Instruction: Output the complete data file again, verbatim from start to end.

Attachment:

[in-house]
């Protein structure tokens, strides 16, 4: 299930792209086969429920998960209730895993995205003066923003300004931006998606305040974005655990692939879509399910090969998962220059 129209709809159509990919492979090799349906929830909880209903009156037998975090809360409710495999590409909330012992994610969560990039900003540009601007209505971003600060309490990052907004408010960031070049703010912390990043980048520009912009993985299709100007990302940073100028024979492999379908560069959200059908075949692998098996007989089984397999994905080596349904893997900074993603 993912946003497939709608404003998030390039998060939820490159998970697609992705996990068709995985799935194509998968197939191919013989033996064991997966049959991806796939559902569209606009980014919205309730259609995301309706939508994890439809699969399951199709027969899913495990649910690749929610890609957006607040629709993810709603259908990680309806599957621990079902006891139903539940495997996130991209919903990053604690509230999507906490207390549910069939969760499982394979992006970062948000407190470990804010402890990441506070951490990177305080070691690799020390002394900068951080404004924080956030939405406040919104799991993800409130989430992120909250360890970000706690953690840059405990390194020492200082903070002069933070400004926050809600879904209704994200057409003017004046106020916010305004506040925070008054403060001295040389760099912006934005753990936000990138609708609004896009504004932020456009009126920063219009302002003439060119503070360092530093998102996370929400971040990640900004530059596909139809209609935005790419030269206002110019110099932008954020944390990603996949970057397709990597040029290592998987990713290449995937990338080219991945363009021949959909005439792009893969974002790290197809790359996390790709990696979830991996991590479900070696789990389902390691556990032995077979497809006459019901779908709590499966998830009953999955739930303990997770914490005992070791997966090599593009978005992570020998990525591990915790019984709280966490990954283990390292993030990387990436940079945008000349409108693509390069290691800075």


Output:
[in-house]
């Protein structure tokens, strides 16, 4: 299930792209086969429920998960209730895993995205003066923003300004931006998606305040974005655990692939879509399910090969998962220059 129209709809159509990919492979090799349906929830909880209903009156037998975090809360409710495999590409909330012992994610969560990039900003540009601007209505971003600060309490990052907004408010960031070049703010912390990043980048520009912009993985299709100007990302940073100028024979492999379908560069959200059908075949692998098996007989089984397999994905080596349904893997900074993603 993912946003497939709608404003998030390039998060939820490159998970697609992705996990068709995985799935194509998968197939191919013989033996064991997966049959991806796939559902569209606009980014919205309730259609995301309706939508994890439809699969399951199709027969899913495990649910690749929610890609957006607040629709993810709603259908990680309806599957621990079902006891139903539940495997996130991209919903990053604690509230999507906490207390549910069939969760499982394979992006970062948000407190470990804010402890990441506070951490990177305080070691690799020390002394900068951080404004924080956030939405406040919104799991993800409130989430992120909250360890970000706690953690840059405990390194020492200082903070002069933070400004926050809600879904209704994200057409003017004046106020916010305004506040925070008054403060001295040389760099912006934005753990936000990138609708609004896009504004932020456009009126920063219009302002003439060119503070360092530093998102996370929400971040990640900004530059596909139809209609935005790419030269206002110019110099932008954020944390990603996949970057397709990597040029290592998987990713290449995937990338080219991945363009021949959909005439792009893969974002790290197809790359996390790709990696979830991996991590479900070696789990389902390691556990032995077979497809006459019901779908709590499966998830009953999955739930303990997770914490005992070791997966090599593009978005992570020998990525591990915790019984709280966490990954283990390292993030990387990436940079945008000349409108693509390069290691800075």